Liturgy have been one of the best modern black metal outfits on my radar for quite some time now- always taking themselves super serious (to the point of being almost comical to naysayers)- and trying their damn hardest to make something spectacular each time. H.A.Q.Q. is no exception, it truly lives up to it’s subgenre name ‘transcendental black metal’, because these pieces are absolutely cosmic in scale. From start to end, there isn’t a track that isn’t impressive, both techincally and emotionally engaging. The best black metal album this year, perhaps this decade.

14. YAPOOS- Yapoos no Fushinna Koudou Reiwa Gannen
Yapoos no Fushinna Koudou Reiwa Gannen, the 40th anniversary release for Jun Togawa, sees her legendary new wave outfit Yapoos reunite for some absolutely breathtaking live performances, and their first new studio songs since 2003. It’s an absolutely essential listen, the band gives their all, Togawa sounding the best she has in years (she sounds breathtaking on Red Tank). Spine chilling, the stuff legends are made of.

13. Pernice Brothers- Spread the Feeling

2019 was a year for old favourites returning for me- and this, a long awaited return by Pernice Brothers was a real treat. Simple, catchy rock tracks with Joe Pernice’s trademark vocals are the centrepiece here- no gimmicks or flashy production. Soulful lyricism, excellent folk pop ballads and a real comfiness that is just delightful to hear. One of the best country/indie/pop rock outfits of the last decade are back at full strength, don’t miss it.

12. The Dance for Philosophy- Excelsior
This one absolutely took me by surprise on just how good it turned out to be. I had been getting more and more impressed by The Dance For Philosophy’s singles recently, and when it was time for their full album release, I hopped on it. What a release it turned out to be. I still find myself listening to it consistently, there’s not a dull track to be had. The theme and execution of the group is impeccable, the song writing excellent. Vocals are some of the best I’ve heard from any idol group, and overall, it’s one of J-pop’s biggest treats this year.

11. Nick Cave and the Bad Seeds- Ghosteen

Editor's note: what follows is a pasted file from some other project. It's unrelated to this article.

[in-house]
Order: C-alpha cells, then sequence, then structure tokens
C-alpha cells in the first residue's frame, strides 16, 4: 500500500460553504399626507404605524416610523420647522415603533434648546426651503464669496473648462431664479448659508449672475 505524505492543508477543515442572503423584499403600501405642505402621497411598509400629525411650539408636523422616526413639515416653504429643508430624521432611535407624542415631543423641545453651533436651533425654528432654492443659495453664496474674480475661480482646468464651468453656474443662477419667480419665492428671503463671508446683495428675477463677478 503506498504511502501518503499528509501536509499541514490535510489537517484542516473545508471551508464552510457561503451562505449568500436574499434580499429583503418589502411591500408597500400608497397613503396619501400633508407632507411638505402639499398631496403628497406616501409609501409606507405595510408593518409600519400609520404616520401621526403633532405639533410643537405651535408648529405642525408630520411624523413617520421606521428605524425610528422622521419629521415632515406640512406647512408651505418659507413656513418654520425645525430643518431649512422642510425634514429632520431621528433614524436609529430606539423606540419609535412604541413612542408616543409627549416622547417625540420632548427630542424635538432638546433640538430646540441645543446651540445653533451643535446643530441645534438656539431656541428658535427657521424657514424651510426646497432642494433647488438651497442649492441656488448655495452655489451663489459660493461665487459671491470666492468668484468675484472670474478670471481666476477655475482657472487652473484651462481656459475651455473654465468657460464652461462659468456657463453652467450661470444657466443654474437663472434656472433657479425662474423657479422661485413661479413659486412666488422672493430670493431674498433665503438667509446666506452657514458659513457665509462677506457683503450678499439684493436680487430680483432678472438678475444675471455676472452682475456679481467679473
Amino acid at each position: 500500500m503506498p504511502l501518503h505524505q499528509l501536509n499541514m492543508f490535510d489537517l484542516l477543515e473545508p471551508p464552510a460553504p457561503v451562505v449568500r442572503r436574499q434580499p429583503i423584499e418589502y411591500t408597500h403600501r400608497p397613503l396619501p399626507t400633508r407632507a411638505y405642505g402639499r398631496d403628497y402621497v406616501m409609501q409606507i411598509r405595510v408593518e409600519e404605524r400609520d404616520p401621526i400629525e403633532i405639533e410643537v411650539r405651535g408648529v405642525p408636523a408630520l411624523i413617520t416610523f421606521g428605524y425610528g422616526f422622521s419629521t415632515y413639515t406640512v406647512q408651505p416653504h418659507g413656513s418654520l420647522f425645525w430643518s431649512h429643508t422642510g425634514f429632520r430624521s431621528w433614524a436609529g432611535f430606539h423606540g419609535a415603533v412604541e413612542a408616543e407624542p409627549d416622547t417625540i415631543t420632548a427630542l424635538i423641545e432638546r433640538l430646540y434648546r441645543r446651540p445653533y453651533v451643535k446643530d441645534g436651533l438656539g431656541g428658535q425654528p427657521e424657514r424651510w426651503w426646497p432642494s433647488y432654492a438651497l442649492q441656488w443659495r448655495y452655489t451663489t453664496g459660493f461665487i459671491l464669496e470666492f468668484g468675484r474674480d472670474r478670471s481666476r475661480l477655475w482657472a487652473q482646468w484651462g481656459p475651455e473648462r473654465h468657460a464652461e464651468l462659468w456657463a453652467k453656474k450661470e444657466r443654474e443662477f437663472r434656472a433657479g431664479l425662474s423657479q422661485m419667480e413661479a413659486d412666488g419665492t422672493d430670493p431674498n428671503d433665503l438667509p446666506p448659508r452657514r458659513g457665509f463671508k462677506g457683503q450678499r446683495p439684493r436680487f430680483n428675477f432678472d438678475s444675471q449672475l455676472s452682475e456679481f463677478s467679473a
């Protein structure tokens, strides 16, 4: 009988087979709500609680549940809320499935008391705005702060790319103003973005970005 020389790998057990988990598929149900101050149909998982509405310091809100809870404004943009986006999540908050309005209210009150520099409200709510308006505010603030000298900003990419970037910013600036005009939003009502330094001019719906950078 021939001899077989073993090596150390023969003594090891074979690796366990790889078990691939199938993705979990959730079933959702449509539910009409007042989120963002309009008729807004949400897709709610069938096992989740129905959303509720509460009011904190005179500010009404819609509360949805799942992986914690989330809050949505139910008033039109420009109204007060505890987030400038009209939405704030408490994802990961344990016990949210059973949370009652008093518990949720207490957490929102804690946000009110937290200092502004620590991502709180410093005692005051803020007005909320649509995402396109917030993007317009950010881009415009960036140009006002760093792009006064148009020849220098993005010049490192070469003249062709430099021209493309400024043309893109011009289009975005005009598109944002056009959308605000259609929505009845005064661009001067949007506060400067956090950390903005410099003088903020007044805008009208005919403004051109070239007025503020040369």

This list wouldn’t be complete without mentioning the mighty Ghosteen, one of the years most adored records by critics and fans alike. Music takes a big step back on this record, it’s far more of an ambient experience, where the lyrics are the guide. Nick Cave sounds the most vulnerable he has ever sounded- even more so than on the previous album Skeleton Tree, which deals with similar themes (particularly around the death of his son). Ghosteen takes things to a new level though, where acceptance has been reached, and true grief has finally settled in. It’s beautiful, mournful and most of all, still carries a glint of hope throughout. Unmissable for any Nick Cave fan.



20. Sunn O)))- Life Metal

While it was hard making a decision out of this and Sunn O)))’s second album from 2019,  Pyroclasts, I have ended up going with Life Metal, solely on how much time I spent with it. Sunn O))) have managed to create one of the most interesting experiences that a listener can have with drone; that is, create a drone album that isn’t oppressive, but, surprisingly,  uplifting. Yes, there is hope to be heard under these walls of feedback, and it’s wonderous to behold.


I debated over putting this one on the list because it’s an EP, but I feel it’s such an important listen for me this year that I had to include it. Lim Kim’s potent, political EP couldn’t come at a better time for the Korean music scene. Where pop is utterly homogenised, Lim Kim has made something truly unique- wrapping traditional Asian music with modern trap and grime- all whilst pushing an anti-orientalist agenda throughout. It’s angry, it’s in-your-face. It’s absolutely essential. The best EP of 2019 from an artist that you’d never see it coming from. It’s great to be surprised like this.

18. 3776- Saijiki

3776 gave us one of the most interesting concept albums of the year this year- a musical calendar. I’m going to quote Malkie from JPS because they can explain it better than I could ever: